in Men

Rethinking Relationships

For this month’s Amada’s Guide to Men essay, I wanted to consider the way we think about relationships.

Prior to embarking upon my journey as an aspiring author, I have been working as an attorney in the areas of family and immigration law. Family law has given me insight in the ways in which relationships go astray. And, it has made me reconsider the standard relationship advice and beliefs.

Relationships are 50/50

There is a common notion that relationships are 50/50. First, this isn’t event true. Romantic relationships require each party to give 110% every moment of every day. Sure, you can give less but if you have too many days where it seems like you are giving less than your best, you will eventually see problems percolating in your relationship. Conversely, if your partner has too many days where they gives less than their best, eventually you feel resentment.

Second, the problem with this convention is that it requires each of you to constantly be assessing to determine whether you are getting a “Return On your Investment” (ROI) in the relationship. While it is important to ensure that you get as much out of your relationship as you put in, the reality is that you cannot keep tabs on it ALL the time. And, thinking of relationships as 50-50, in my opinion opens you up to constantly be looking at that ROI.

Finally, this convention creates the belief that each person is responsible for 50% of the obligations of the home and family. That’s also not true. You are each responsible 100% for everything in your life. Consider this. Almost any contract you sign jointly with another person contains a provision that requires each party to be “Jointly and Severally” liable. That means you are each 100% responsible irrespective of whether the other person pays their share. That perfectly sums up relationships. If your spouse is sick and he is the one that feeds and bathes the children, then you have to pick up the slack. If your spouse does not work in a capacity outside of the home (s)he is likely to be primarily responsible for overseeing all home responsibilities. And so on.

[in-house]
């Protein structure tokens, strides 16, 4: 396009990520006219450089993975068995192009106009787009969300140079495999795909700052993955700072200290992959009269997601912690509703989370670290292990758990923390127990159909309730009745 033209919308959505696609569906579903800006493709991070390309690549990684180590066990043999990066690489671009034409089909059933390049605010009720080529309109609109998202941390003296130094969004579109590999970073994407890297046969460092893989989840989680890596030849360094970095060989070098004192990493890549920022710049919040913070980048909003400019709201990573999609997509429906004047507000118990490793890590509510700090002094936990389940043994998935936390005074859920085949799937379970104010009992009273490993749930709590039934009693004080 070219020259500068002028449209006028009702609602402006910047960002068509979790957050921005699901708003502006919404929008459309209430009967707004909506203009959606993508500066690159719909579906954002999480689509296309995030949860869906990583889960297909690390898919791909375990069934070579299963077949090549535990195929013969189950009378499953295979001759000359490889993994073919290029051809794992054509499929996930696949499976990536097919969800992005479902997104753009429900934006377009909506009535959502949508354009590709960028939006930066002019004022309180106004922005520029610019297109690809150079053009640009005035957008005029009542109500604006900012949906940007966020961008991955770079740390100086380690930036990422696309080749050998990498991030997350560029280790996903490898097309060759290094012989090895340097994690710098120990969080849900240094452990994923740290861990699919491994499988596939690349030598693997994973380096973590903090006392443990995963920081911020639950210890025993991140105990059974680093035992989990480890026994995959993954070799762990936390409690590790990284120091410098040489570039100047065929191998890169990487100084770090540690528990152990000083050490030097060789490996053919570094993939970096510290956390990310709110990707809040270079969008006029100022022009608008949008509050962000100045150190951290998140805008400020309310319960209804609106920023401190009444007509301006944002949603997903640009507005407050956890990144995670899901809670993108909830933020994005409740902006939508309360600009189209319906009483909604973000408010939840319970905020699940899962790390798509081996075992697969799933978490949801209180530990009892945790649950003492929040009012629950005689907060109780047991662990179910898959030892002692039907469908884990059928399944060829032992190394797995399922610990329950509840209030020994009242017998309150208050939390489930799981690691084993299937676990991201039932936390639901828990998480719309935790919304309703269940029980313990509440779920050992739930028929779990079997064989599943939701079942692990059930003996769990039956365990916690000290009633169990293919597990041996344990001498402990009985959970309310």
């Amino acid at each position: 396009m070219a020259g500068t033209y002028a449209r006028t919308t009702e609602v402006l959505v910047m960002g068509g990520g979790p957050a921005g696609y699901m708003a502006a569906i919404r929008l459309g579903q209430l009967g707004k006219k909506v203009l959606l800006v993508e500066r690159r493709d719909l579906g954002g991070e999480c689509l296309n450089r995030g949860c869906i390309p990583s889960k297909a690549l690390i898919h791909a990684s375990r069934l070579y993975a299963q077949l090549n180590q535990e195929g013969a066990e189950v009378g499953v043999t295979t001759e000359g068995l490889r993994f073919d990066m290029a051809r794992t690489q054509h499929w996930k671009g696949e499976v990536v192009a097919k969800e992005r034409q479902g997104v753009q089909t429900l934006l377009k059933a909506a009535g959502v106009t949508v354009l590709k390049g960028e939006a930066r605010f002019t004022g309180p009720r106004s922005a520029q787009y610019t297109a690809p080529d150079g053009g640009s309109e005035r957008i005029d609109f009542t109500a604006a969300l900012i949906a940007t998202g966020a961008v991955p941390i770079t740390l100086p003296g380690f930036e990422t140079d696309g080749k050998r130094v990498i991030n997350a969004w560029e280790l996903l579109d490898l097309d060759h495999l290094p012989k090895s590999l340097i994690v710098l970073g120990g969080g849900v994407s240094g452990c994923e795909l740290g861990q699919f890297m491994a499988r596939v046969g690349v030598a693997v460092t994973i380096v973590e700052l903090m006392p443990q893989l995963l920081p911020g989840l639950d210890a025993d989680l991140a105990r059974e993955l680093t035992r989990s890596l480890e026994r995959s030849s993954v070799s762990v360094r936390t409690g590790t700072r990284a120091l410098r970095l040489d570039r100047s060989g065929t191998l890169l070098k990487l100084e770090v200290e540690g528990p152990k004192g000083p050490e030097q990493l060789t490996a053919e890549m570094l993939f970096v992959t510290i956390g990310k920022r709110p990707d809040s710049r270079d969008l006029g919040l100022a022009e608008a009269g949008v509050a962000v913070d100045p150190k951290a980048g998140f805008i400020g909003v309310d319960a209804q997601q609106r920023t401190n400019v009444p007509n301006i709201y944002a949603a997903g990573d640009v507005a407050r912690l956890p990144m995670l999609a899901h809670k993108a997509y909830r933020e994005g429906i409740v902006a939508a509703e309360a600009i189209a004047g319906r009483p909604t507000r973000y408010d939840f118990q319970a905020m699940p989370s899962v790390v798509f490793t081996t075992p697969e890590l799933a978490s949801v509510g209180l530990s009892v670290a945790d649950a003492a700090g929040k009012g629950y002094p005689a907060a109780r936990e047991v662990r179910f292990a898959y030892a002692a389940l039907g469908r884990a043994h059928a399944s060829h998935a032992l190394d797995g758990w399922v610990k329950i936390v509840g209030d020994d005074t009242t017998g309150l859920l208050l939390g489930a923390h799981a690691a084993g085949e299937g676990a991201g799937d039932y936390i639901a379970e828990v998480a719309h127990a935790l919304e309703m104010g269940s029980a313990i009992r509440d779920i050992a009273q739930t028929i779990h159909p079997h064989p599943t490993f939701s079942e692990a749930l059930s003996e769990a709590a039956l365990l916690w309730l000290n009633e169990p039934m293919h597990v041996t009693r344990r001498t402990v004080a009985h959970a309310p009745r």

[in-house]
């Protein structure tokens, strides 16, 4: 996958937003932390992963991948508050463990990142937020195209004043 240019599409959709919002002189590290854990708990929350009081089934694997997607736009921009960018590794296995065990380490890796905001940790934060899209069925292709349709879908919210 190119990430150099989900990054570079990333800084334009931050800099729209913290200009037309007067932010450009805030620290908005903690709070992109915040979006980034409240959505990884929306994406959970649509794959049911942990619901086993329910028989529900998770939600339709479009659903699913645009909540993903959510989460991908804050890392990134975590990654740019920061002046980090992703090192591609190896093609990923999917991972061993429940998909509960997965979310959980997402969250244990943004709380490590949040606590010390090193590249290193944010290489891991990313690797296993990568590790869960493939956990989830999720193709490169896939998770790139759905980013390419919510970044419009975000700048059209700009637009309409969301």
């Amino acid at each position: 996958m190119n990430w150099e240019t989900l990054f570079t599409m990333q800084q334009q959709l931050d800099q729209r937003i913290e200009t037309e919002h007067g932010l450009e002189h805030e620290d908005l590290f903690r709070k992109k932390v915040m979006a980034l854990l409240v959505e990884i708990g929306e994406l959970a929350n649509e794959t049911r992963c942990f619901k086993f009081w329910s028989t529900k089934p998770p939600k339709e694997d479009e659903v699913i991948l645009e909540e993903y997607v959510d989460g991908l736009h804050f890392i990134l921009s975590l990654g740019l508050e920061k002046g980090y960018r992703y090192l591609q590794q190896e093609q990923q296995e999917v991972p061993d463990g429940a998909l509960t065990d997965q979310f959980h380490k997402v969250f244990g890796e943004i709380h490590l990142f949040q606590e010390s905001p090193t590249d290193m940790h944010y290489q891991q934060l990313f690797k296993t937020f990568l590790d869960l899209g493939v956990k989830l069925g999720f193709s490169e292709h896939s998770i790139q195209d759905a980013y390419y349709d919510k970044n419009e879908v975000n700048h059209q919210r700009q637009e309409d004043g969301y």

Your partner will complete you

I don’t mean to be insensitive here but… What’s wrong with you? What is missing from you that you require another person to feel complete?

This is one of the most concerning conventions that I hear. The problem with this one is that it puts all of the pressure on the other person. It requires them to do the work. Not only that, if there is something missing in your life and you expect the other person to fill that up, you may end up resenting them for trying to do just that.

Consider this scenario. You are a bit of a couch potato. You wish to be more athletic and adventurous. You find yourself an athletic adventurous partner. The first few months are fabulous. You have gone rock climbing, cycling, and kayaking. Things are great. A few months down the road your favorite series is coming out and you want to spend the whole weekend binge watching the previous seasons. No. Your more athletic half says. We should do some cycling this weekend. You feel frustrated. Why?

What at first felt like a rounding out of your personality, quickly becomes a competition for use of your time. Once the newness wears off you may be left feeling that you are only doing the things that the other person wants you to do.

You have an all or nothing mentality

One of the worst ways in which we approach relationships is with an all or nothing mentality. The person who doesn’t believe in divorce. The person who wants to cut their losses the first sign of problems. The person who refuses to make changes after their spouse has voiced concerns. These types of conventions cannot align with marriage because marriage is a bit of a paradox.

Marriage requires us to be strong within our own selves AND be willing to give in to group thinking. As an example, you cannot decide that you wish to buy a motorcycle with the money you and your partner have been saving for your first born’s tuition. It does not matter that the kid is only two years old and you just know you will be able to make up the money you take out.

But, it is important that you not lose yourself in the process. If you have been contemplating a motorcycle, talk to your partner. Discuss creating a special savings account devoted to the money you would need for such a purchase. In the meantime, take riding lessons from a friend or check online for local lessons.

Reframing the way you think about what it means to be in a relationship will increase your satisfaction in life. And, can prove a useful way to improve the quality of your current relationships, romantic or otherwise.

What are some relationship ideas that need to be reframed?

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